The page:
1.00- 3.00 credits
    Topics will be approved by the Department Chair.
    HONS 290 Sophomore Honors Colloquium
    3.00 credits
    For Honors Students
    Prerequisite:
    HONS 190 Minimum Grade: D or HONS 193 Minimum Grade: D
    Upper Division
    HONS 301 Honors Ethics
    3.00 credits
    A general theory of the goals of human life and the norms of moral behavior; the theory will be applied to several specific moral problems. Fall and Spring.
    HONS 310 Honors Topics Nursing
    2.00- 4.00 credits
    HONS 320 Honors Topics Psycholgy
    3.00 credits
    HONS 330 Topics in Education
    3.00 credits
    HONS 380 Special Topics in Writing
    1.00- 4.00 credits
    HONS 381 Special Topics In Literature
    3.00 credits
    HONS 385 Honors: Modern Language
    3.00- 4.00 credits
    Topic determined by cross listed course.
    HONS 387 Honors Special Topic
    1.00- 4.00 credits
    HONS 390 Junior Honors Colloquium
    3.00 credits
    For Honors Students
    Prerequisite:
    HONS 190 Minimum Grade: D or HONS 193 Minimum Grade: D
    HONS 432 CIS
    3.00 credits
    The Core Integration Seminar (CIS) engages the Year Four Question: “Imagining the possible: What is our role in the world"? by offering students a culminating seminar experience in which students integrate the principles of Jesuit education, prior components of the Core, and their disciplinary expertise. Each section of the course will focus on a problem or issue raised by the contemporary world that encourages integration, collaboration, and problem solving. The topic for each section of the course will be proposed and developed by each faculty member in a way that clearly connects to the Jesuit Mission, to multiple disciplinary perspectives, and to our students’ future role in the world.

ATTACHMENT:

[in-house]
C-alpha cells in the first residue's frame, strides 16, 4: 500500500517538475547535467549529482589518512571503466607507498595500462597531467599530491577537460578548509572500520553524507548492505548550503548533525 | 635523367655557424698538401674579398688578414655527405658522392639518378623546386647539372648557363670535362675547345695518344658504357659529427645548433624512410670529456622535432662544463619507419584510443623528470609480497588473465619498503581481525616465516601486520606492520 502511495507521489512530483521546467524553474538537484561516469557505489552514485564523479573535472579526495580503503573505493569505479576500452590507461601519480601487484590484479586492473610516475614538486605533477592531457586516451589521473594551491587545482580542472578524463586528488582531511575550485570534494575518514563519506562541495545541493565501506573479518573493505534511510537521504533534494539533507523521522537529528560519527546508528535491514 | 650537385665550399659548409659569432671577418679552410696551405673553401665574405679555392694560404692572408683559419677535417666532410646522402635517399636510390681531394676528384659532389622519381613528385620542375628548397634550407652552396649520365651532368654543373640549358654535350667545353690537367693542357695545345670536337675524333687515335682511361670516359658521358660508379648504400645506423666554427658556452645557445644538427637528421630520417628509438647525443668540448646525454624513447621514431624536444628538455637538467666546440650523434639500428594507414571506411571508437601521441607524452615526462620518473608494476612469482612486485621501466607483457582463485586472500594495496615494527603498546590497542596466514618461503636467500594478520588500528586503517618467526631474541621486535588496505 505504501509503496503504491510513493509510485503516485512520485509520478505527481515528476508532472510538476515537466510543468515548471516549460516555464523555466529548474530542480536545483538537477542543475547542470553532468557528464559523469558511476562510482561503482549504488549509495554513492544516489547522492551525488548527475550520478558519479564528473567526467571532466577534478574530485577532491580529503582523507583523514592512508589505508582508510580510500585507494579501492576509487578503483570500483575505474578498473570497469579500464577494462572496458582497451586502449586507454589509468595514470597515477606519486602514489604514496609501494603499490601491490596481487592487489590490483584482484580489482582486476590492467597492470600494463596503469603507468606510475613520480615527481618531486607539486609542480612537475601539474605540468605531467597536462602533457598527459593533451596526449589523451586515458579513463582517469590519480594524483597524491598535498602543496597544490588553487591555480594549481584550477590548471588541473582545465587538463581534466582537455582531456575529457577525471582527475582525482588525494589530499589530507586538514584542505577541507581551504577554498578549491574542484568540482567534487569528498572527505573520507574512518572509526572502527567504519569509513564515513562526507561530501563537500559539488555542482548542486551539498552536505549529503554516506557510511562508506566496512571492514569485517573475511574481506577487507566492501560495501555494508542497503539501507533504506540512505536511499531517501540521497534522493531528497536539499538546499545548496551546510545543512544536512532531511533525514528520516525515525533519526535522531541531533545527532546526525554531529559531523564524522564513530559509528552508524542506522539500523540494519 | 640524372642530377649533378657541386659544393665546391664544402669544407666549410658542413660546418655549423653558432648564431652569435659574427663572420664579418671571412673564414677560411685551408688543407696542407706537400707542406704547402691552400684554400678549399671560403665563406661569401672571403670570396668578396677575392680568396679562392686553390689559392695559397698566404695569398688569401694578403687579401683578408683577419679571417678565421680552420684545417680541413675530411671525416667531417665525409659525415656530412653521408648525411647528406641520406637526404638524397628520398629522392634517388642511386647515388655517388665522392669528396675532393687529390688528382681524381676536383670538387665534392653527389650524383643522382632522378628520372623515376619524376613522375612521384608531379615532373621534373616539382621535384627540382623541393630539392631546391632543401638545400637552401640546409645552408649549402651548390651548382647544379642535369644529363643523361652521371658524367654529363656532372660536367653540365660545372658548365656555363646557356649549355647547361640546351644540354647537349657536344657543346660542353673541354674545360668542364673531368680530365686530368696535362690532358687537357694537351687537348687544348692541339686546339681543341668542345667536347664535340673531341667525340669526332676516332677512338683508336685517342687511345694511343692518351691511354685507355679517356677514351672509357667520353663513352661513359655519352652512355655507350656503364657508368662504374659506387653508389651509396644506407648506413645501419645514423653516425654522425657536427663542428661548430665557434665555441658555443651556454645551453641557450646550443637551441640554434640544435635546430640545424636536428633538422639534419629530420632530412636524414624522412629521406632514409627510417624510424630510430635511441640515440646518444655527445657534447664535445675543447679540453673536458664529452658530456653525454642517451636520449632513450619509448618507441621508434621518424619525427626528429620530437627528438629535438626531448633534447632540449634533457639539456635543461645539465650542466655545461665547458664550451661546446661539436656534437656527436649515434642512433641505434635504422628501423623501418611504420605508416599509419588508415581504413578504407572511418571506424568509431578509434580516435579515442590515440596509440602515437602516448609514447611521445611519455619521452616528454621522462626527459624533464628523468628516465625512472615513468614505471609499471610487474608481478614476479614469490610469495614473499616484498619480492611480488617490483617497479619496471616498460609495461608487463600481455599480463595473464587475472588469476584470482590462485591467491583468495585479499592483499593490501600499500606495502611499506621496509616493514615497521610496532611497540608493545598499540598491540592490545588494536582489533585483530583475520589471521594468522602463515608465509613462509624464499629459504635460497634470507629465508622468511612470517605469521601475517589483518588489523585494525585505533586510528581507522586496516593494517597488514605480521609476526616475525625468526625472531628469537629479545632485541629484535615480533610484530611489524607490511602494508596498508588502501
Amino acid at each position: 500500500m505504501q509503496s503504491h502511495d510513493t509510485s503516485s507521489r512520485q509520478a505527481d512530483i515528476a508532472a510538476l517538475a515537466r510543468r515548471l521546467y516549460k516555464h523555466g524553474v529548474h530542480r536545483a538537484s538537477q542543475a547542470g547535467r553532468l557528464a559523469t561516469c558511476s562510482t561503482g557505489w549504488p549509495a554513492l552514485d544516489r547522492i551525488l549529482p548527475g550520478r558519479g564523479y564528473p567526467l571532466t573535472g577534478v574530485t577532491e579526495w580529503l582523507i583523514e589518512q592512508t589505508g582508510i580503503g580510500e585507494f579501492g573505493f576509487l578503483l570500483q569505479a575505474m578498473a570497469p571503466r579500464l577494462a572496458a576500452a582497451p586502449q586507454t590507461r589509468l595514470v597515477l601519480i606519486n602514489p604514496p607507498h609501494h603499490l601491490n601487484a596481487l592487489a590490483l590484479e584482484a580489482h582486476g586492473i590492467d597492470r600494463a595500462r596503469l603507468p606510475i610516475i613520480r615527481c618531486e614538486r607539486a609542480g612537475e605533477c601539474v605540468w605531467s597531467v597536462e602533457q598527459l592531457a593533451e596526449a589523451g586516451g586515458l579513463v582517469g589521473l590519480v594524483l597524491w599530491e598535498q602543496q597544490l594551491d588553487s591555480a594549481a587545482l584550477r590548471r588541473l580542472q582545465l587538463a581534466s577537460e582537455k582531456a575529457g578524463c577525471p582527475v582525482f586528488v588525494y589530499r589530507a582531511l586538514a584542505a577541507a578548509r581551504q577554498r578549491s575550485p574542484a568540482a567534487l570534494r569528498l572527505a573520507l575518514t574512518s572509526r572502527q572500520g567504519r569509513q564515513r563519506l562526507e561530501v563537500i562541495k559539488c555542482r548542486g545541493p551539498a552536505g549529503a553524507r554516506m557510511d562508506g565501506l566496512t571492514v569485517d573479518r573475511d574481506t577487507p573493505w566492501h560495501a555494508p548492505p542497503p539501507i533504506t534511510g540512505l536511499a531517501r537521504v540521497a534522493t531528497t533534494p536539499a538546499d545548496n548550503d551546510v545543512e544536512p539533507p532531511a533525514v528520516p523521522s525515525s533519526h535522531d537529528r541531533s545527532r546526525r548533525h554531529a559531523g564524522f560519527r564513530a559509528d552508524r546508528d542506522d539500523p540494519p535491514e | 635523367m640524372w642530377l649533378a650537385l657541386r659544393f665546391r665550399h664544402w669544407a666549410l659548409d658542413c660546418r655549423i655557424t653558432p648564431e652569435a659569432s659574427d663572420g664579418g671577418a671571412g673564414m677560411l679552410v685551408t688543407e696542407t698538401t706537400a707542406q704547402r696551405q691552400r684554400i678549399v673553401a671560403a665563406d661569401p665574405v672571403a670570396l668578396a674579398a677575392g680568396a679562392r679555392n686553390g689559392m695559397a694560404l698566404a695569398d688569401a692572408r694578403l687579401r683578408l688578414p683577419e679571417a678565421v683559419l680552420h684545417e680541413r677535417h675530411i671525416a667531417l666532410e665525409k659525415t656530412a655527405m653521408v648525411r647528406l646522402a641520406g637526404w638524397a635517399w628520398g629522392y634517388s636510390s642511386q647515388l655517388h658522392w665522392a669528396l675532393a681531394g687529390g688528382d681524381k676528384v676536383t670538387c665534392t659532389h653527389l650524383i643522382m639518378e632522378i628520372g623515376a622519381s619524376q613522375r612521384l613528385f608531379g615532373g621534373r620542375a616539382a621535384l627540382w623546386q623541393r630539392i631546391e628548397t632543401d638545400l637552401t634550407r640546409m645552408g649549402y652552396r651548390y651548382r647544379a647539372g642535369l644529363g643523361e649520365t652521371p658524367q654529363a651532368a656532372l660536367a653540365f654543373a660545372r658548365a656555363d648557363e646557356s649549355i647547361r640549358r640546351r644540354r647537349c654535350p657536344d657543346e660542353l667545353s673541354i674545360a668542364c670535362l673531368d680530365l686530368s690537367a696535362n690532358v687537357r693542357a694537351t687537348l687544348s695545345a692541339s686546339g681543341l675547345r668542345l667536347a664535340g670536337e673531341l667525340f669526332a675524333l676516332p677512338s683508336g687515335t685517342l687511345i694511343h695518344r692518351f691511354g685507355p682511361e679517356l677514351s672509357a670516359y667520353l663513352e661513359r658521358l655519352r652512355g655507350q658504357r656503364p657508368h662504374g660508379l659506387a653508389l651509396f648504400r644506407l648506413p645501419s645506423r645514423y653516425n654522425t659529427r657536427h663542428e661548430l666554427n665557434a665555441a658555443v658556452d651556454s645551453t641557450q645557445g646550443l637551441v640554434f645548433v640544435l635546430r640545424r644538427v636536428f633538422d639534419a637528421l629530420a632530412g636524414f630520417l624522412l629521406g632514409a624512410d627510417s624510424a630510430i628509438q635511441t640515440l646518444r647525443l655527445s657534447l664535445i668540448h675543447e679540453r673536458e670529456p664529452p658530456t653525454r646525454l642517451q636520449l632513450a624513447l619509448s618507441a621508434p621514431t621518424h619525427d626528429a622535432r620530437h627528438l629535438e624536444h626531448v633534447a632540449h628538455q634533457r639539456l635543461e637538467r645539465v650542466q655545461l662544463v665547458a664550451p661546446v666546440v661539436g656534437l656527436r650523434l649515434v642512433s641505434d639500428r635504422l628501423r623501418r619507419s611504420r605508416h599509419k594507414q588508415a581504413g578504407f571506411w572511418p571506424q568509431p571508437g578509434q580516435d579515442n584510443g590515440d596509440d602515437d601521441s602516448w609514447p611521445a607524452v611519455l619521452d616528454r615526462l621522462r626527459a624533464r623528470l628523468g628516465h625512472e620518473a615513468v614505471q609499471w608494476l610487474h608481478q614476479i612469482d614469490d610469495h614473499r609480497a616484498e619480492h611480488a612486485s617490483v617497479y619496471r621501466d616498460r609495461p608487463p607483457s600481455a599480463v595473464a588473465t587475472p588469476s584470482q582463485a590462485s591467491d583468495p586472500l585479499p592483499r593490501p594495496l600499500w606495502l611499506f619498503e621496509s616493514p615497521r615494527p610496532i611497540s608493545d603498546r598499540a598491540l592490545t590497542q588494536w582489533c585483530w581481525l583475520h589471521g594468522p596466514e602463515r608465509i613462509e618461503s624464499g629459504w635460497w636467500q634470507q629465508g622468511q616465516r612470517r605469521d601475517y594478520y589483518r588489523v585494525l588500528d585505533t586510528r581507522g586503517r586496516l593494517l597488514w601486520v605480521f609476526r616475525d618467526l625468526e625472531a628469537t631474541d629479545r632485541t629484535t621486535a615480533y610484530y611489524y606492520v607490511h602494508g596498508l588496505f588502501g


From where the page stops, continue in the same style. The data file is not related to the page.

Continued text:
HONS 455 Health Care Ethics Honors
    3.00 credits
    Ethical concepts and issues in the medical field: personhood, relationship between health care professional and patient, experimentation, rights to health care, and allocation of health care resources.
    HONS 490 Senior Honors Colloquium
    .00- 3.00 credits
    For Honors Students
    Prerequisite:
    HONS 190 Minimum Grade: D
    HONS 491 Independent Study
    1.00- 6.00 credits
    Topic to be determined by faculty.
    HONS 497 Honors Leadership Internship
    1.00- 3.00 credits
    Internship requires completion of a form, and Dept. permission and cannot be registered for via ZAGWEB. For Honors Students.
    Prerequisite:
    HONS 190 Minimum Grade: D
    HONS 499 Honors Senior Project
    3.00 credits
    Fall, annually.
    Prerequisite:
    HONS 432 Minimum Grade: C
     

    In addition to their major and minor areas of study, all undergraduate students follow a common program designed to complete their education in those areas that the University considers essential for a Catholic, Jesuit, liberal, and humanistic education. The University Core Curriculum consists of forty-five credits of course work, with additional designation requirements that can be met through core, major, or elective courses.

    The University Core Curriculum is a four-year program, organized around one overarching question, which is progressively addressed through yearly themes and questions. Hence, core courses are best taken within the year for which they are designated. First year core courses encourage intellectual engagement and provide a broad foundation of fundamental skills. Second and third year courses examine central issues and questions in philosophy and religious studies. The fourth year course, the Core Integration Seminar, offers a culminating core experience. Taken at any time throughout the four years, broadening courses intersect with the core themes and extend students’ appreciation for the humanities, arts, and social and behavioral sciences. Finally, the designation requirements (writing enriched, global studies, and social justice) reflect important values and reinforce students’ knowledge and competencies.